Beat diggers sometimes catch a bad case of B-siditis. First, their fingers turn red in sudden outbreaks of vinyl withdrawal. Then, they start getting delusional dreams about the dark side of the vinyl moon, where the true gems are buried. Soon after, their hands get too shaky to sift through the bins. Shout! Factory provides them with a rare placebo, by releasing two of Herb Alpert’s “Remixes From Rise.”
Who? Herb Alpert. Herb Alpert, the A in A&M Records. Herb Alpert, who was elected five times in a row as best trumpet player at the annual Playboy Soul & Jazz Poll. In April of 1966, he was the first artist to have four of his albums in the Top 10 of the Billboard’s pop album chart. Because his fifth album was also featured in the Top 20, he got in the Guinness Book of Records, together with his band The Tijuana Brass. At one point, he outsold the Beatles, and he was one of the only people who managed to score hits in the sixties, the seventies, and the eighties.
And now, his albums are the darlings of thrift shop owners and Pop & Mom record stores, the elegant dumpsters all vinyl recordings end up in. From there, Alpert’s crystal clear trumpet antics found their way into the crates of a couple of skilled old school producers. Black Sheep blended in one of Herb’s solos into the rambunctious “Flavor of the Month” on “A Wolf in Sheep’s Clothing.” The RZA laced Method Man debut “Tical” with Alpert brass fury on the ball-buster “Release Yo’Delf.” His most famous sample, however, was used on the laid back Biggie player anthem “Hypnotize.”
One of the things Albert was most credited for was bringing the mariachi trumpet into American jazz music. He dubbed his style of crystal clear jubilant brass notes lovingly ‘Ameriachi.’ That style of playing has been picked up in fragments by the earlier mentioned producers and millions of others in their late thirties, forties and fifties listened to it for full enjoyment. So why not give the people of this generation another chance?
This two song CD single is part of the solution. Alpert made a big comeback in 1979, when he introduced a more laid-back jazz fusion style on the album “Rise.” After his countless successes, it got him back on top of the charts one more time. He got help from his nephew Randy “Badazz” Albert and his musical partner Andy Armer, since the older Alpert wasn’t quite up to pace with the new style of music making. Disco was kicking in, and “Rise” was one of the first records to be considered as dance music. With a thank you note in the mail for “Badazz”and Armer.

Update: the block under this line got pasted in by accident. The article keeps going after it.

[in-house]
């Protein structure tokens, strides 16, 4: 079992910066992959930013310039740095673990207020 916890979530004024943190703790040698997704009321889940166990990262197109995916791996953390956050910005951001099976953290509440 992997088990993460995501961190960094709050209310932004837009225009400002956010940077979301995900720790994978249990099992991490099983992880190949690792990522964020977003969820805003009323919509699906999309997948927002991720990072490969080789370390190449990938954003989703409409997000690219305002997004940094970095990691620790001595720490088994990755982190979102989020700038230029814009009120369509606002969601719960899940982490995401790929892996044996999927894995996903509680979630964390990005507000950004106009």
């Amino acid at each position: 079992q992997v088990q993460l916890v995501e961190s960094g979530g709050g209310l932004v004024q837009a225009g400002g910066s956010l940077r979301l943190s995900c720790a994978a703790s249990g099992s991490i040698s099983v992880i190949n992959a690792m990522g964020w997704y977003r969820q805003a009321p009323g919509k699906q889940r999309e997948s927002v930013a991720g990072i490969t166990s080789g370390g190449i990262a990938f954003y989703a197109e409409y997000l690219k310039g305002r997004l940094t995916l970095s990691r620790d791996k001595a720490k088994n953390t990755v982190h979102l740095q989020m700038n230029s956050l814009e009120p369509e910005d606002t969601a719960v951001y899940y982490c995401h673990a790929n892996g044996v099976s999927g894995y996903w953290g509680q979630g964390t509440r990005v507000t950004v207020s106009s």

The people over at Shout! Factory went to every length to ensure the B-siditis basket cases aren’t fooled by this Alpert-placebo. The CD only has two corresponding tracks. A round hole has been made in the carton jewel case, and the disc itself has small grooves to ensure touch authentication. The only thing that could give it away is the size of the thing, but since one of the symptoms of B-siditis is near-sightedness, they might get away with it scot-free.
The A-side of “Remixes from Rise” is really too fast-paced to be considered for sampling. Alpert added a wailing element in his normally triumphant trumpet play on “Aranjuez (Mon Amour) 2007 Remix.” It doesn’t match well with the inciting disco rhythm and funky bass line dominating the song. The renowned all rounder picks up the tempo later on, but the pumping melody and the rapid drums simply overwhelm too much to be truly funky.
But then, the B-side placebo kicks in. “Rotation – Original 12 inch Remix” starts off with a simple hitchhiker hand drum, which gets picked up along the road by a sympathetic keyboard and some slightly menacing synthesizer tones. Herpert’s trumpet soars solemnly over the electronic desert with an air of old-fashioned cool jazz. This track also doesn’t provide for a lot of exciting breaks, but it does take away a lot of the uneasiness caused by the earlier displayed disco extravaganza.
Shout! Factory would have been better off if they had released this mixed bag of stale success and brand new ambition strictly on vinyl. The delusional beat digger might be cured by some B-side breaks, but the occasional listener will find no more use for “Remixes From Rise” than a quick pit-stop in the CD player.